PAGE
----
Jan van Eyck By Courtney Dermody

Jan van Eyck was born around 1385 (no exact date is known) in modern-day Belgium, Germany. He died in June 1441. He spent most of his life in the Netherlands. Van Eyck was a very famous and successful painter. He came from a family of artists and was brought up to become one himself one day. His father, along with the help of other family members, taught him how to paint and draw. Van Eyck's use of oil paints was his own technique that no one had taught him. Once he figured out how to use them and how to use them successfully, that was all he used. During his time, he was one of the only people to use them. A common misconception is that Van Eyck invented oil paints when really he was the one who made them become popular. By him using them on his artwork that was globally known, it helped spread the use of oil paints. Van Eyck created beautiful paintings and his artwork was in high demand. Some of his pieces are "The Crucifixion; The Last Judgement", "The Adoration of the Magi", and "Madonna in the Church". He enjoyed being a painter for the Duke of Burgundy, Philip the Good, and John of Bavaria, the count of Holland, who were very famous and highly respected patrons.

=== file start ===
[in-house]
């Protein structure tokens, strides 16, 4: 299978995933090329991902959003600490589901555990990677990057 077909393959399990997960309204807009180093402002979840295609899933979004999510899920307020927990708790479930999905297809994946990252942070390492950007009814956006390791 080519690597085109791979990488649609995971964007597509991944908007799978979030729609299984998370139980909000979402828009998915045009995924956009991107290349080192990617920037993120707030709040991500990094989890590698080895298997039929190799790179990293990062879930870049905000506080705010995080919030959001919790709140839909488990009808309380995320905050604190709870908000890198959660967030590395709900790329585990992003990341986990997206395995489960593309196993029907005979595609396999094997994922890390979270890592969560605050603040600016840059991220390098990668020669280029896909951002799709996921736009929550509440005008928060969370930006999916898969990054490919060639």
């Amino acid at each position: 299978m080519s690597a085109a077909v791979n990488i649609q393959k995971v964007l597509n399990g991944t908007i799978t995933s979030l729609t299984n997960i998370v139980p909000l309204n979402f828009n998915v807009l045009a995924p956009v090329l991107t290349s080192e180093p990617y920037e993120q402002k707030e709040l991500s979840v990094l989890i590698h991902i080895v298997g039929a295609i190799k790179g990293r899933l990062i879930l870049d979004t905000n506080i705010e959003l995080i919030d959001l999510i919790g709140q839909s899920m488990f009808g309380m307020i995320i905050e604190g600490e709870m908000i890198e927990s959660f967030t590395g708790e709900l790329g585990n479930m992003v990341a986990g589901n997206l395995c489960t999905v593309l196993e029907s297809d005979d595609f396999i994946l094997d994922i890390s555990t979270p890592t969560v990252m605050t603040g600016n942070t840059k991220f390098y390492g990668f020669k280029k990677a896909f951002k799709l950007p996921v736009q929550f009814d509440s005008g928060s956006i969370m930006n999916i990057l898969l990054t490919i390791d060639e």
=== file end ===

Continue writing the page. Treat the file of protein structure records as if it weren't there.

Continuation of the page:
"The Crucifixion; The Last Judgement" 1430

The Crucifixion; The Last Judgement was created in 1430 and was transferred from wood to an oil on canvas. It is located in the Metropolitan Museum of Art in New York in gallery 641. This piece made people think. There was much debate about how the people needed to break away from the Church but this painting brought people back to it again. Van Eyck used oil painting in this piece which was a new technique of painting. This piece interested me because it combined two very important and significant events in Christianity and combined them into one powerful picture. This was an example of perspectivism. In this picture there is one vanishing point, it has depth, it is linear, and also looks very realistic, even if its debatable whether or not the event occurred. The vanishing point is the mountains in the back of the Crucifixion side of the painting.

"Madonna of the Church" 1436

The Madonna of the Church was created in 1436 and was a painting measuring 122 cm by 157 cm.

"The Adoration of the Magi" 15th century

The Adoration of the Magi was a drawing, using pen and ink on parchment, done by Jan van Eyck in the fifteenth century.

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